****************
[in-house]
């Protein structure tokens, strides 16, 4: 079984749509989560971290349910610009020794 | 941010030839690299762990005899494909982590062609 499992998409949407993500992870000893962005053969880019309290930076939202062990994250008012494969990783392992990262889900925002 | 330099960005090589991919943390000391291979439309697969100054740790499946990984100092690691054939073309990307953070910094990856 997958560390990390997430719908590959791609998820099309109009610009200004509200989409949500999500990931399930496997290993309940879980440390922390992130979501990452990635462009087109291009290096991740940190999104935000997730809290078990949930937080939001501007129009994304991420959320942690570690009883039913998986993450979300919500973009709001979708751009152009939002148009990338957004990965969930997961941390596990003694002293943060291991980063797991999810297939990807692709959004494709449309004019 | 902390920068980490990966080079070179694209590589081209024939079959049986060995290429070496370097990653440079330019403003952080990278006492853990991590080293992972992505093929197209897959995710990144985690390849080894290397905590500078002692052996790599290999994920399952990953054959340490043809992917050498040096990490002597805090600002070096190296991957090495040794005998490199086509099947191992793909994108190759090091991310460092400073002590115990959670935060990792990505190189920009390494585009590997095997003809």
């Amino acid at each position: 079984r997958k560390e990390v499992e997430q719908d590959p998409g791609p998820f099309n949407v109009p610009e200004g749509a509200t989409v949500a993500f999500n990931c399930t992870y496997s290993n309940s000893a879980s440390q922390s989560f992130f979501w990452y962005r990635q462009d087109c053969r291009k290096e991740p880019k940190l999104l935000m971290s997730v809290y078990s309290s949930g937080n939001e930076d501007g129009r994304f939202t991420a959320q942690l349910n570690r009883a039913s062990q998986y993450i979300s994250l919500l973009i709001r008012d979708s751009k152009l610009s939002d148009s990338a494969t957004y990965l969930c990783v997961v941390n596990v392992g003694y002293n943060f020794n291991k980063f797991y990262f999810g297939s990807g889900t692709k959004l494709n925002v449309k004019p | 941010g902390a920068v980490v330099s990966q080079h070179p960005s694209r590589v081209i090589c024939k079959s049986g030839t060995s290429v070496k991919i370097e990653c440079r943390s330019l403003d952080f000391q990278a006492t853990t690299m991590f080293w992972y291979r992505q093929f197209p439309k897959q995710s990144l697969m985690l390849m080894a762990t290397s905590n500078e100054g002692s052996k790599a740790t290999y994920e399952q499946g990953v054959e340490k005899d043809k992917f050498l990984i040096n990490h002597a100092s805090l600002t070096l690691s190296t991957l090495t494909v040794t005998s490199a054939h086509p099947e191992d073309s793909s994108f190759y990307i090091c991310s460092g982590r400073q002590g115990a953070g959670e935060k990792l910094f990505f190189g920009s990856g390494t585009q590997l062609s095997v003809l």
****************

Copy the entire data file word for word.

[in-house]
């Protein structure tokens, strides 16, 4: 079984749509989560971290349910610009020794 | 941010030839690299762990005899494909982590062609 499992998409949407993500992870000893962005053969880019309290930076939202062990994250008012494969990783392992990262889900925002 | 330099960005090589991919943390000391291979439309697969100054740790499946990984100092690691054939073309990307953070910094990856 997958560390990390997430719908590959791609998820099309109009610009200004509200989409949500999500990931399930496997290993309940879980440390922390992130979501990452990635462009087109291009290096991740940190999104935000997730809290078990949930937080939001501007129009994304991420959320942690570690009883039913998986993450979300919500973009709001979708751009152009939002148009990338957004990965969930997961941390596990003694002293943060291991980063797991999810297939990807692709959004494709449309004019 | 902390920068980490990966080079070179694209590589081209024939079959049986060995290429070496370097990653440079330019403003952080990278006492853990991590080293992972992505093929197209897959995710990144985690390849080894290397905590500078002692052996790599290999994920399952990953054959340490043809992917050498040096990490002597805090600002070096190296991957090495040794005998490199086509099947191992793909994108190759090091991310460092400073002590115990959670935060990792990505190189920009390494585009590997095997003809």
């Amino acid at each position: 079984r997958k560390e990390v499992e997430q719908d590959p998409g791609p998820f099309n949407v109009p610009e200004g749509a509200t989409v949500a993500f999500n990931c399930t992870y496997s290993n309940s000893a879980s440390q922390s989560f992130f979501w990452y962005r990635q462009d087109c053969r291009k290096e991740p880019k940190l999104l935000m971290s997730v809290y078990s309290s949930g937080n939001e930076d501007g129009r994304f939202t991420a959320q942690l349910n570690r009883a039913s062990q998986y993450i979300s994250l919500l973009i709001r008012d979708s751009k152009l610009s939002d148009s990338a494969t957004y990965l969930c990783v997961v941390n596990v392992g003694y002293n943060f020794n291991k980063f797991y990262f999810g297939s990807g889900t692709k959004l494709n925002v449309k004019p | 941010g902390a920068v980490v330099s990966q080079h070179p960005s694209r590589v081209i090589c024939k079959s049986g030839t060995s290429v070496k991919i370097e990653c440079r943390s330019l403003d952080f000391q990278a006492t853990t690299m991590f080293w992972y291979r992505q093929f197209p439309k897959q995710s990144l697969m985690l390849m080894a762990t290397s905590n500078e100054g002692s052996k790599a740790t290999y994920e399952q499946g990953v054959e340490k005899d043809k992917f050498l990984i040096n990490h002597a100092s805090l600002t070096l690691s190296t991957l090495t494909v040794t005998s490199a054939h086509p099947e191992d073309s793909s994108f190759y990307i090091c991310s460092g982590r400073q002590g115990a953070g959670e935060k990792l910094f990505f190189g920009s990856g390494t585009q590997l062609s095997v003809l």